A nice collection of textures and effect objects are always nice to keep handy, but if you need somethign specific and dont have it, a quick google search for 'item-type texture' always brings up nice options. I found a good cracked earth texture, played with simplifying the number of colors and the levels to increase its contrast. I cut out some main veins in the texture that are the brightest, and set the rest back a little darker with the levels tool. Now you should see by selecting certain areas and deleting them, the original base color we did before comes through.

(Ignore the shell as it has several layers turned off during this process for no reason particular) - I select that textured area, which will automaticaly have the cutout areas deselected, I make a new layer, fill it with more earthy color. Leave it set to normal, but turn back to opacity just enough to see a little texture coming through. So its subtle but really starts to make it look earthy. How much or how little at this point is up to you. I also add a layer between the texture, and the base color below it, and by hand paint in with a hard brush tool oranges and yellow currents of lava.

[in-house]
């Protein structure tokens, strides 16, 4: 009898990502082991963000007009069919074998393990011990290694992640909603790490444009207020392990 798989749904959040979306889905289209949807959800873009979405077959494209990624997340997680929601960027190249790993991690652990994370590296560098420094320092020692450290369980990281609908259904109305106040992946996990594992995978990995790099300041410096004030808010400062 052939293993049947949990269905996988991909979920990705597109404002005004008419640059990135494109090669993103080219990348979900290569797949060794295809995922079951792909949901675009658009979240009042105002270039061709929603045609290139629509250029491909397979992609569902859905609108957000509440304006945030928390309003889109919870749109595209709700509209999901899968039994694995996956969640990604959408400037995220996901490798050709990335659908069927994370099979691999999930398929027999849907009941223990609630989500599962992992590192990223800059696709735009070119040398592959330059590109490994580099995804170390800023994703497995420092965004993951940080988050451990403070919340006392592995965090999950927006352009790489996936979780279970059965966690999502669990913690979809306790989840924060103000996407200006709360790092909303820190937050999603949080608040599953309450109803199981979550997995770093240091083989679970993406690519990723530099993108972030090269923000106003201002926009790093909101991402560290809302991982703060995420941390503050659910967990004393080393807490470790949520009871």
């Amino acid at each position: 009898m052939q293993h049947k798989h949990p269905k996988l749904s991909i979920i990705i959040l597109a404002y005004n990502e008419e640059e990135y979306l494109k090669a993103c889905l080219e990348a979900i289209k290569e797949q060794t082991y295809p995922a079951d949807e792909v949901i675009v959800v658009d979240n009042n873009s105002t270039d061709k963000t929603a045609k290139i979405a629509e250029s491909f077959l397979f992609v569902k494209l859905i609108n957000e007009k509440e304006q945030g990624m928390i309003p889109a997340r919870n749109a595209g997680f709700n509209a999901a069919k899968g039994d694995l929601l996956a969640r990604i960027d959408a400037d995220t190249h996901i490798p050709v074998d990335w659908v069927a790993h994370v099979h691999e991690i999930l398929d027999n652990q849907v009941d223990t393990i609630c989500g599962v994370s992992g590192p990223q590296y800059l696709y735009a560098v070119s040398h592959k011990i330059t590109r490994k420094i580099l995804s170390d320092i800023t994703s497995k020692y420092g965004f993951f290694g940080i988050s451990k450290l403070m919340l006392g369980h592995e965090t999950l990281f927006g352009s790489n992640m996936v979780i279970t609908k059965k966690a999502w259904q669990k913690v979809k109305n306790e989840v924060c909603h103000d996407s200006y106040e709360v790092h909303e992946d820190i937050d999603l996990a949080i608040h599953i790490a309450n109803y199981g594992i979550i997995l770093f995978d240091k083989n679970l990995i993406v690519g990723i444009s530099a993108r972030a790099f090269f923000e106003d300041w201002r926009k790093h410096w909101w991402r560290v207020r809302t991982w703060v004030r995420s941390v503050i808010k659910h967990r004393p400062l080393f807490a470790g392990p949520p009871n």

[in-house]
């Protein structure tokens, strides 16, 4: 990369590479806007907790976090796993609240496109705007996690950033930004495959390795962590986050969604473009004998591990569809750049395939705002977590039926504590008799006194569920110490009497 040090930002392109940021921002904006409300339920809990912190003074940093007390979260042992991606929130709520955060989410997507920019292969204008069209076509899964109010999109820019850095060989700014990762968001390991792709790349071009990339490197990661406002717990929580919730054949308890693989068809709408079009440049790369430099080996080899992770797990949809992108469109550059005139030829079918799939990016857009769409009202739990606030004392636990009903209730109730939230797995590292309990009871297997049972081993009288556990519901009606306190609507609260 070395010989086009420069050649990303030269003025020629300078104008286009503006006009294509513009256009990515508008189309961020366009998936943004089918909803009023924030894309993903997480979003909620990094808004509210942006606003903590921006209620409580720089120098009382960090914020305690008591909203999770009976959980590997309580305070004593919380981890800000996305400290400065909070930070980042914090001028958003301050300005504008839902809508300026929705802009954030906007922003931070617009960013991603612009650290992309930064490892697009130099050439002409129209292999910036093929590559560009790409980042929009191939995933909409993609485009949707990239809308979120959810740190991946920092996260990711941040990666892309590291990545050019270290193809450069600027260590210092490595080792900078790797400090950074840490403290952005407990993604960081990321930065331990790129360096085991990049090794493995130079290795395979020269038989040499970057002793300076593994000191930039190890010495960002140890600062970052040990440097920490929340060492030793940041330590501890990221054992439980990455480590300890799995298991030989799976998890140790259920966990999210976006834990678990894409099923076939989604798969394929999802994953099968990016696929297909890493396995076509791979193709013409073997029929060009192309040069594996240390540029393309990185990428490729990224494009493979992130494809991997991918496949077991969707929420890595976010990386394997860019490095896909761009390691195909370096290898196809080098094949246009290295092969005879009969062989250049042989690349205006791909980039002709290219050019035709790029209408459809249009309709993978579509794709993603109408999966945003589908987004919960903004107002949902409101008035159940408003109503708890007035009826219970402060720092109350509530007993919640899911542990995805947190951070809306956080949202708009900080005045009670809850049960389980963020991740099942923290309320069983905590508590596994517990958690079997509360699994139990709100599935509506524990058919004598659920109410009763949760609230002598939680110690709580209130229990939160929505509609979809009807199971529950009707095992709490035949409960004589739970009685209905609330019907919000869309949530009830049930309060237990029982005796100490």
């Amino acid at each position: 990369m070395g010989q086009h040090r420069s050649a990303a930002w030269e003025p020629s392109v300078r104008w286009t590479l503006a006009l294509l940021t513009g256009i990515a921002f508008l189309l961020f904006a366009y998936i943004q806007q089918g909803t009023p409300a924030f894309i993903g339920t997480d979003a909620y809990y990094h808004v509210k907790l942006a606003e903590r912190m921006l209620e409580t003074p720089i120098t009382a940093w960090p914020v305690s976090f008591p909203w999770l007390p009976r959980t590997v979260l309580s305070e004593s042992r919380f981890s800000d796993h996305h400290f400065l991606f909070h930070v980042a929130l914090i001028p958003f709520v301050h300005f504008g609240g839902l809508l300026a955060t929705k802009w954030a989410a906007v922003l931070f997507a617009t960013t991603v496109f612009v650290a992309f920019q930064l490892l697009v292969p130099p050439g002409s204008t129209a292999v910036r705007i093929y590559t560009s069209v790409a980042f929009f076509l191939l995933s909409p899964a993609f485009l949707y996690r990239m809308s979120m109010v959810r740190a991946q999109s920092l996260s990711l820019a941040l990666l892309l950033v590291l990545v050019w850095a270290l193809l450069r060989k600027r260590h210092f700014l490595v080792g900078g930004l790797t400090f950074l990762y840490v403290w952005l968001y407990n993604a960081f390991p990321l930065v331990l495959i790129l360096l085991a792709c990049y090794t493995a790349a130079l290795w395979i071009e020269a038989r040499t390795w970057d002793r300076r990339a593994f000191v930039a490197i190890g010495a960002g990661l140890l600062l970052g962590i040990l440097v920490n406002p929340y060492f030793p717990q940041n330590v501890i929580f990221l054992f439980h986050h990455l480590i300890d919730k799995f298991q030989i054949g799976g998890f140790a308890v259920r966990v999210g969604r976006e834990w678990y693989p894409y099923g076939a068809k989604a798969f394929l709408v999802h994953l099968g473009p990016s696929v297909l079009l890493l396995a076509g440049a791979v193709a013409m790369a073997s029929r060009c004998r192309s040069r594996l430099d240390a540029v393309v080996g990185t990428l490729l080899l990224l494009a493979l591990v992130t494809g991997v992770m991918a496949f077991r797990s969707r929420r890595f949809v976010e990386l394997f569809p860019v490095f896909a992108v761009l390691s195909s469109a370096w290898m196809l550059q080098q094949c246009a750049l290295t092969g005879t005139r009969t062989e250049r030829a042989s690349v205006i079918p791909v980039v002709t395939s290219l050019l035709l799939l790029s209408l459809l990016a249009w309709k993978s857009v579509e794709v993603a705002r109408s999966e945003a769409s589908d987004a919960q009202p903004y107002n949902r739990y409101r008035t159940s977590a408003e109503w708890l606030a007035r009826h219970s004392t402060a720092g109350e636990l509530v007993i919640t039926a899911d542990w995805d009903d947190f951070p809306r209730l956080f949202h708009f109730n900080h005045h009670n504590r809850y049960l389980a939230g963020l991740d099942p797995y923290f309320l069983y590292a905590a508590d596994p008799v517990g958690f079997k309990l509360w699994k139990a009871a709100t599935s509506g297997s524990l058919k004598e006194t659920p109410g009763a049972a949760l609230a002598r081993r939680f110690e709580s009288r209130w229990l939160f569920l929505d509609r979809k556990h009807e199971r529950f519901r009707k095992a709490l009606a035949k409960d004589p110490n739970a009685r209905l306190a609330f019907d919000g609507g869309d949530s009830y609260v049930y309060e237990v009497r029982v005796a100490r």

Now I've made another layer ontop of the previous cutout color layer that was set overtop the texture, and set it to multiply to darken the ground, and make the lava we just drew pop out more. I then make a new layer overtop of this one, and using a 65-100 airbrush on 50% opacity i spray the same lava orange color over all the cut out areas that show the lava through the earthy colors and textures we have been putting down. Airbrush the orange on nice and thick and make sure to follow the cracks shapes so theres no mistaking its eminating from them, and that this glow will not necessarily cover all the ground. Set this layer to  hard light and knock it back to at least 15% then see where you like it for a subtle glow. You'll notice it makes that lava really bright and poppin. The darker earth that we created before makes it pop that much more.

To push the busy background back more and put focus on the shell shield which is the focus of this whole piece, I use gradient tool and make what i call a 'black fade'. Compmletely blackest on the edges and then gradualy getting brighter till its not darkening anything towards the edges of the object/ character of focus. Set this to multiply. Might have to play a bit with where the gradient starts and stops to allow enough background through.